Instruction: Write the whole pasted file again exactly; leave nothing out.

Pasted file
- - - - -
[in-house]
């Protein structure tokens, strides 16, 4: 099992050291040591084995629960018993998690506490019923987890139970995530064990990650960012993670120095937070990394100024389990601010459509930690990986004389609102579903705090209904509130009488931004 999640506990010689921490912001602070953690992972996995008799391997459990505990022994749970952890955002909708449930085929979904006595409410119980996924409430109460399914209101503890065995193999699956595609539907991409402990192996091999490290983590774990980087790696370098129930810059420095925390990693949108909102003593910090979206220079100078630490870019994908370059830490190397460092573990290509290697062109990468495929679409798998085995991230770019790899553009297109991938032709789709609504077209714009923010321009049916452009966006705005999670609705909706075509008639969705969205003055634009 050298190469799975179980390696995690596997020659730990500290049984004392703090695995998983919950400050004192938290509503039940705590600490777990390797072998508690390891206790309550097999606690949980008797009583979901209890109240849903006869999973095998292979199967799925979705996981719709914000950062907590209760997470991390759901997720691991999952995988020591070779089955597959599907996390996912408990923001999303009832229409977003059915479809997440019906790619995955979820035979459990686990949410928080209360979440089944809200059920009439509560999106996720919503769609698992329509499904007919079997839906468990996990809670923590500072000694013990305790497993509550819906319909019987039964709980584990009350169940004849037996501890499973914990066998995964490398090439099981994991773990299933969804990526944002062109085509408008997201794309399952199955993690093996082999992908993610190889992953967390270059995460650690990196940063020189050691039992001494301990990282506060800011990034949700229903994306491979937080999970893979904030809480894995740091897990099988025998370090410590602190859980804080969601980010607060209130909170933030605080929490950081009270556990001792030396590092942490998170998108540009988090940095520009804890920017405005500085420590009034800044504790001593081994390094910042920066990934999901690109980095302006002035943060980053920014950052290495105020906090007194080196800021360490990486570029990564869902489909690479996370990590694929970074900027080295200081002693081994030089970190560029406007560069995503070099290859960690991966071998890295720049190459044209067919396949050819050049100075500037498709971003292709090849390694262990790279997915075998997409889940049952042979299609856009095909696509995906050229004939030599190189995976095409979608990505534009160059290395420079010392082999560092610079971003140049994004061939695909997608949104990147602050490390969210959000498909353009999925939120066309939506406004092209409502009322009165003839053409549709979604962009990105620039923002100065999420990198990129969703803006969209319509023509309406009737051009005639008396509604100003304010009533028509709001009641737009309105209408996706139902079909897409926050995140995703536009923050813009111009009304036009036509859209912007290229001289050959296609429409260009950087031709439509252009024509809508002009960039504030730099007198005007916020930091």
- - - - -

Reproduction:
[in-house]
């Protein structure tokens, strides 16, 4: 099992050291040591084995629960018993998690506490019923987890139970995530064990990650960012993670120095937070990394100024389990601010459509930690990986004389609102579903705090209904509130009488931004 999640506990010689921490912001602070953690992972996995008799391997459990505990022994749970952890955002909708449930085929979904006595409410119980996924409430109460399914209101503890065995193999699956595609539907991409402990192996091999490290983590774990980087790696370098129930810059420095925390990693949108909102003593910090979206220079100078630490870019994908370059830490190397460092573990290509290697062109990468495929679409798998085995991230770019790899553009297109991938032709789709609504077209714009923010321009049916452009966006705005999670609705909706075509008639969705969205003055634009 050298190469799975179980390696995690596997020659730990500290049984004392703090695995998983919950400050004192938290509503039940705590600490777990390797072998508690390891206790309550097999606690949980008797009583979901209890109240849903006869999973095998292979199967799925979705996981719709914000950062907590209760997470991390759901997720691991999952995988020591070779089955597959599907996390996912408990923001999303009832229409977003059915479809997440019906790619995955979820035979459990686990949410928080209360979440089944809200059920009439509560999106996720919503769609698992329509499904007919079997839906468990996990809670923590500072000694013990305790497993509550819906319909019987039964709980584990009350169940004849037996501890499973914990066998995964490398090439099981994991773990299933969804990526944002062109085509408008997201794309399952199955993690093996082999992908993610190889992953967390270059995460650690990196940063020189050691039992001494301990990282506060800011990034949700229903994306491979937080999970893979904030809480894995740091897990099988025998370090410590602190859980804080969601980010607060209130909170933030605080929490950081009270556990001792030396590092942490998170998108540009988090940095520009804890920017405005500085420590009034800044504790001593081994390094910042920066990934999901690109980095302006002035943060980053920014950052290495105020906090007194080196800021360490990486570029990564869902489909690479996370990590694929970074900027080295200081002693081994030089970190560029406007560069995503070099290859960690991966071998890295720049190459044209067919396949050819050049100075500037498709971003292709090849390694262990790279997915075998997409889940049952042979299609856009095909696509995906050229004939030599190189995976095409979608990505534009160059290395420079010392082999560092610079971003140049994004061939695909997608949104990147602050490390969210959000498909353009999925939120066309939506406004092209409502009322009165003839053409549709979604962009990105620039923002100065999420990198990129969703803006969209319509023509309406009737051009005639008396509604100003304010009533028509709001009641737009309105209408996706139902079909897409926050995140995703536009923050813009111009009304036009036509859209912007290229001289050959296609429409260009950087031709439509252009024509809508002009960039504030730099007198005007916020930091």